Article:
15 Oct 2010
The Distractions will release their new compilation album via Occultation Recordings in early 2011. Entitled Nothing it will include the 12" debut EP, the classic FAC 12 (Time Goes By So Slow b/w Pillow Fight), half a dozen tracks recorded in the mid-90s and possibly more. The Distractions' one and only album to date, Nobody's Perfect, is not available for release at the moment due to licensing restrictions.

Meanwhile, the band are about to release their first new material in three decades, following last month's digital release of some mid-90s material, the Black Velvet EP (and a track on Scream City SC5.1). Recorded in Liverpool this summer with original Distractions, Steve Perrin and Mike Finney, the Come Home EP will be released on 12" vinyl and digitally with a limited number of CD promos also available.

Official release date is expected to be mid-late November, but vinyl/CD orders will receive free mp3s immediately.

More info at www.thedistractions.co.uk and www.occultation.co.uk.

With thanks to Dan on the Cerysmatic Factory Message Board.



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A Certain Ratio

"Manchester, 1978. In the beginning there were four: Jez Kerr (bass), Martin Moscrop (guitar/trumpet), Peter Terrel (guitar/effects) and Simon Topping (vocals/trumpet). Four thin boys with a name borrowed from a Brian Eno record, the intense, drummerless quartet initially drew influence from Wire, Eno, the Velvets and Kraftwerk, and gained a manager in Anthony Wilson of Factory Records.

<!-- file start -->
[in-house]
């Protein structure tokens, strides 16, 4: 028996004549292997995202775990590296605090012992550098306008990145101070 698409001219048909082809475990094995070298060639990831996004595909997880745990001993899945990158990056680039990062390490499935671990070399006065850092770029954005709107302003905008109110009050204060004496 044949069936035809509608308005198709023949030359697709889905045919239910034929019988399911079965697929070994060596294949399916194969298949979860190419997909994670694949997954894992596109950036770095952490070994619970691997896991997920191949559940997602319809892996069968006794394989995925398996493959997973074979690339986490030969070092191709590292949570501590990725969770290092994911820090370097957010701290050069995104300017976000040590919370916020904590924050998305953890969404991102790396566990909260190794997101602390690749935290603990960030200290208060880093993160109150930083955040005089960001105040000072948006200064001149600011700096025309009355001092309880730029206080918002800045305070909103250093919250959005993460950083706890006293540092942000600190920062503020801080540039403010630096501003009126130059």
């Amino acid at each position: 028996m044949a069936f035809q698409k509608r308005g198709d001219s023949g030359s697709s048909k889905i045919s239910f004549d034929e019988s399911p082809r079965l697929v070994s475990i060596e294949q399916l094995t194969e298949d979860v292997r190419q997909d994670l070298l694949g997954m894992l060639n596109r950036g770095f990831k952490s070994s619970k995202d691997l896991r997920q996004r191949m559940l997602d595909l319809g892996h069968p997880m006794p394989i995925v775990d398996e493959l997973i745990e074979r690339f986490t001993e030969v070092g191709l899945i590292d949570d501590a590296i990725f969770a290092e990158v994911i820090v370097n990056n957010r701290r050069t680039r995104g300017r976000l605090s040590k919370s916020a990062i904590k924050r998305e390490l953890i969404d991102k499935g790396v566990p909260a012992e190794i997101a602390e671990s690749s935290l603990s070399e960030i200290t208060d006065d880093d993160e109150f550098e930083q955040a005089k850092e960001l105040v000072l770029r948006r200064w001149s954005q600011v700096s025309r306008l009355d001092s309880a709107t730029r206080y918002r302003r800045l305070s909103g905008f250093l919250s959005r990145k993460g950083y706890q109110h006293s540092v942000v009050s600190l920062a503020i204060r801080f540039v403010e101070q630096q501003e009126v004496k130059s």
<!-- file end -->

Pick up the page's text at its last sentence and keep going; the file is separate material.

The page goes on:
"May 1979 saw the release of their first ACR single, the dark All Night Party, although the sound and musicianship of the band would be transformed by the arrival of funky drummer Donald Johnson (DoJo) in August. Over the next few months the band gigged widely, often with Joy Division as part of Factory packages, and recorded demos with producer Martin Hannett as well as a Peel session. Their support slot with Talking Heads on their UK tour in December 1979 set David Byrne on a new course, and provided the compelling live half of their chic cassette package The Graveyard and the Ballroom. Post-punk, ACR now reflected the influence of Funkadelic, George Clinton, Bootsy Collins, The Bar Kays and James Brown."

- intro to ACR Biography by James Nice (LTM)

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